Factors like health conditions, medications, and changes in daily routines can affect sleep quality and duration for older adults. Insomnia, apnea, and restless leg syndrome can make getting a good night's rest harder.

Older adults should discuss concerns with their doctor, as they may be able to provide helpful advice or recommend treatments to improve sleep quality.

A consistent schedule, a relaxing bedtime routine, and ensuring the environment is comfortable can help older adults get needed rest.

Mental Health and Sleep in Older Adults

Mental health conditions can masquerade as sleeping issues or even cause them in older adults. Conditions like depression and anxiety are known to impact sleep quality and duration.

Older adults may have difficulty nodding off or waking up frequently at night. Some will have a problem with waking up too early. All can be signs of both mental health issues and sleep disturbances.

Depression, for example, can lead to insomnia or oversleeping. Feelings of sadness, hopelessness, or worthlessness associated with depression can disrupt the normal resting cycle. Anxiety, on the other hand, can cause racing thoughts and worry that makes it hard to relax and fall asleep, leading to insomnia.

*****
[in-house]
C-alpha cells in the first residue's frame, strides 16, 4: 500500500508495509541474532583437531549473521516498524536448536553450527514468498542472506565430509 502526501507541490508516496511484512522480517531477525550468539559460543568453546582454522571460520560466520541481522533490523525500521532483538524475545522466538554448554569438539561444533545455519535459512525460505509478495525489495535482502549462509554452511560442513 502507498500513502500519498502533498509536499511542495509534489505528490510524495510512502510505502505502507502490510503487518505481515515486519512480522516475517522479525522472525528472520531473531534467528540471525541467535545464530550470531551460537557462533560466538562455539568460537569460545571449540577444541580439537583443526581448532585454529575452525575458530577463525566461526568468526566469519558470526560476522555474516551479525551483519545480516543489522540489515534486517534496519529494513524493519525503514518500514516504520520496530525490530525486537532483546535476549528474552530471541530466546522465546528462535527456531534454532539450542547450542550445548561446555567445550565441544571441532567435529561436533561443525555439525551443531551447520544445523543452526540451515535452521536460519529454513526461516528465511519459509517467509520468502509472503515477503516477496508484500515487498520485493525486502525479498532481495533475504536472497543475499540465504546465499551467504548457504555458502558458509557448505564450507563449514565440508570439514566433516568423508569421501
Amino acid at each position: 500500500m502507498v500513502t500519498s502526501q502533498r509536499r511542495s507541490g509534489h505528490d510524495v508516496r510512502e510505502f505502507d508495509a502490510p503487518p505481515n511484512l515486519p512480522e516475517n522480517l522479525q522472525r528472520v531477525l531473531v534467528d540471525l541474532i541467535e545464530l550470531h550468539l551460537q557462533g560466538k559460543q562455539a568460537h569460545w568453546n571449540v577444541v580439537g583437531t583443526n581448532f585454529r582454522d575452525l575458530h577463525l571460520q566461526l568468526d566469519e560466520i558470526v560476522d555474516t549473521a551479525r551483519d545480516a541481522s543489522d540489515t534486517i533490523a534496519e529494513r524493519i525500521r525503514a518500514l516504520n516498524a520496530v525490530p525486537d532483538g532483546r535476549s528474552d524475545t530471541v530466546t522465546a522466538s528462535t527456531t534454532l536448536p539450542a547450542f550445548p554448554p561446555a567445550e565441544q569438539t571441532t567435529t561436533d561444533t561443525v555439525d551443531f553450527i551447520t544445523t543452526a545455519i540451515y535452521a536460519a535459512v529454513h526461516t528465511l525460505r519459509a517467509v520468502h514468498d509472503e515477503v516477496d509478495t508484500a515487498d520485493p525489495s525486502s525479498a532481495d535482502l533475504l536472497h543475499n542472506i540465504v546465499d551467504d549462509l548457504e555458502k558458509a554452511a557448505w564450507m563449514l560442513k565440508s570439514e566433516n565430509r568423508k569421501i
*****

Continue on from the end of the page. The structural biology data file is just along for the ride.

Chronic stress, which often accompanies mental health conditions, can also contribute to nighttime problems for older adults. Stress hormones can interfere with the body's ability to relax and fall asleep, resulting in disturbances.

Finally, poor rest can exacerbate mental health issues in older adults, creating a vicious cycle. Fatigue can worsen depression and anxiety. It's essential for older adults experiencing issues to address both their habits and their mental health concerns.